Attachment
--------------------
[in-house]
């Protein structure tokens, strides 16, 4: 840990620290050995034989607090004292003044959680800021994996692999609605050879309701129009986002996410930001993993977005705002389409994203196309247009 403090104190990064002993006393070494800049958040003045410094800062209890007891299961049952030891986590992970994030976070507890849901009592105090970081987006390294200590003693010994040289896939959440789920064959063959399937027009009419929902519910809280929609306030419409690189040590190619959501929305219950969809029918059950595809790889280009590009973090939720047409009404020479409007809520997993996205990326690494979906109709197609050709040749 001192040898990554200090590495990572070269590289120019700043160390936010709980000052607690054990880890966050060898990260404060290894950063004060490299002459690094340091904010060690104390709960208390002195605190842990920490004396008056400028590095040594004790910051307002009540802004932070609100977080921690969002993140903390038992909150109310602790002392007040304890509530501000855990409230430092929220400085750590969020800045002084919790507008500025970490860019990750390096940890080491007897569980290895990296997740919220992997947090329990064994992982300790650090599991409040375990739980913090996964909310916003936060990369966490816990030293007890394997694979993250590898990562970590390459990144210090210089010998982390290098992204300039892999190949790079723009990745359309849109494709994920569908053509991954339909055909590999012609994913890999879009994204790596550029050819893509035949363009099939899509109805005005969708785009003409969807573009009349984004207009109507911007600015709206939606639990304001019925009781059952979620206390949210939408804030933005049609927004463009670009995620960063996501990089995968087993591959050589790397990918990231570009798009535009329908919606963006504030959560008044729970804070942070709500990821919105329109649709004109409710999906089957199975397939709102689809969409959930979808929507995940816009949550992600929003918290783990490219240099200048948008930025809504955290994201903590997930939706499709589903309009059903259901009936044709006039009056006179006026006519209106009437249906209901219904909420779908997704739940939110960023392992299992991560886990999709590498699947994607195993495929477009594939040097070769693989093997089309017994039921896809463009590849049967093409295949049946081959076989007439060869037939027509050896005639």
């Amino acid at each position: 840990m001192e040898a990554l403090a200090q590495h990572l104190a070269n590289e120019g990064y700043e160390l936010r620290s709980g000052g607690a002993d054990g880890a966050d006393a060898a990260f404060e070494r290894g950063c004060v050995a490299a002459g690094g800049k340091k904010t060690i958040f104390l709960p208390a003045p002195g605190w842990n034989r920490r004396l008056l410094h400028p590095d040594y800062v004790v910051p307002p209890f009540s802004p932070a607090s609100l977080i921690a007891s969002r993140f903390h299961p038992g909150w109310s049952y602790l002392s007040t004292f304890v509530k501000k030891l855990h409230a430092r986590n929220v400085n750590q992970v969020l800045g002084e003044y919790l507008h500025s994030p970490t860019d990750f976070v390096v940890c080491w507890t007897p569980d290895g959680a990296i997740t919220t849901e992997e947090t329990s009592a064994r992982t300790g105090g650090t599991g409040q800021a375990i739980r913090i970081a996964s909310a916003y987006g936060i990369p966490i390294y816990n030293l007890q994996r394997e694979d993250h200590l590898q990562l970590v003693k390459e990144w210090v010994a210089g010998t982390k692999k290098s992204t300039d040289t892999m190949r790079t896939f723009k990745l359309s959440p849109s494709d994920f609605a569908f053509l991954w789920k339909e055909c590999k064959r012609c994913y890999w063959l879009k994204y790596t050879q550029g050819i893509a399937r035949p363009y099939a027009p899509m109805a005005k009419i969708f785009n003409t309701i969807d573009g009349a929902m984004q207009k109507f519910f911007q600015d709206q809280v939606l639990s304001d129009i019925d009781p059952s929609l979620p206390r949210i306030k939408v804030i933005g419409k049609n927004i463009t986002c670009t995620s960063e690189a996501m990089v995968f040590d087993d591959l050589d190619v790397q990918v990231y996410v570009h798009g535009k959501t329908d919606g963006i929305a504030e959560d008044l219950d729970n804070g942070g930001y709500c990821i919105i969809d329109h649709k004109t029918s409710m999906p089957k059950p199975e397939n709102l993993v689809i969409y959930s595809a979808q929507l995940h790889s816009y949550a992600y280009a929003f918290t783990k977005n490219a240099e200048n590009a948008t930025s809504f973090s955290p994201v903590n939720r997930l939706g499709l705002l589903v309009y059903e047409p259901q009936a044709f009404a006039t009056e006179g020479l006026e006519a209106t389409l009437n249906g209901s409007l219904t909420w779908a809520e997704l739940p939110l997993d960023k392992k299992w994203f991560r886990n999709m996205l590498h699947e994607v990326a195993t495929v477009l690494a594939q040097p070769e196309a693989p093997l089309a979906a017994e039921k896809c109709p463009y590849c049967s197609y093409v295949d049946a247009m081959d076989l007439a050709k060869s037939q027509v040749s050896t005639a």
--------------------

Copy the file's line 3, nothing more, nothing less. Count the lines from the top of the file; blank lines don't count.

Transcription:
């Amino acid at each position: 840990m001192e040898a990554l403090a200090q590495h990572l104190a070269n590289e120019g990064y700043e160390l936010r620290s709980g000052g607690a002993d054990g880890a966050d006393a060898a990260f404060e070494r290894g950063c004060v050995a490299a002459g690094g800049k340091k904010t060690i958040f104390l709960p208390a003045p002195g605190w842990n034989r920490r004396l008056l410094h400028p590095d040594y800062v004790v910051p307002p209890f009540s802004p932070a607090s609100l977080i921690a007891s969002r993140f903390h299961p038992g909150w109310s049952y602790l002392s007040t004292f304890v509530k501000k030891l855990h409230a430092r986590n929220v400085n750590q992970v969020l800045g002084e003044y919790l507008h500025s994030p970490t860019d990750f976070v390096v940890c080491w507890t007897p569980d290895g959680a990296i997740t919220t849901e992997e947090t329990s009592a064994r992982t300790g105090g650090t599991g409040q800021a375990i739980r913090i970081a996964s909310a916003y987006g936060i990369p966490i390294y816990n030293l007890q994996r394997e694979d993250h200590l590898q990562l970590v003693k390459e990144w210090v010994a210089g010998t982390k692999k290098s992204t300039d040289t892999m190949r790079t896939f723009k990745l359309s959440p849109s494709d994920f609605a569908f053509l991954w789920k339909e055909c590999k064959r012609c994913y890999w063959l879009k994204y790596t050879q550029g050819i893509a399937r035949p363009y099939a027009p899509m109805a005005k009419i969708f785009n003409t309701i969807d573009g009349a929902m984004q207009k109507f519910f911007q600015d709206q809280v939606l639990s304001d129009i019925d009781p059952s929609l979620p206390r949210i306030k939408v804030i933005g419409k049609n927004i463009t986002c670009t995620s960063e690189a996501m990089v995968f040590d087993d591959l050589d190619v790397q990918v990231y996410v570009h798009g535009k959501t329908d919606g963006i929305a504030e959560d008044l219950d729970n804070g942070g930001y709500c990821i919105i969809d329109h649709k004109t029918s409710m999906p089957k059950p199975e397939n709102l993993v689809i969409y959930s595809a979808q929507l995940h790889s816009y949550a992600y280009a929003f918290t783990k977005n490219a240099e200048n590009a948008t930025s809504f973090s955290p994201v903590n939720r997930l939706g499709l705002l589903v309009y059903e047409p259901q009936a044709f009404a006039t009056e006179g020479l006026e006519a209106t389409l009437n249906g209901s409007l219904t909420w779908a809520e997704l739940p939110l997993d960023k392992k299992w994203f991560r886990n999709m996205l590498h699947e994607v990326a195993t495929v477009l690494a594939q040097p070769e196309a693989p093997l089309a979906a017994e039921k896809c109709p463009y590849c049967s197609y093409v295949d049946a247009m081959d076989l007439a050709k060869s037939q027509v040749s050896t005639a």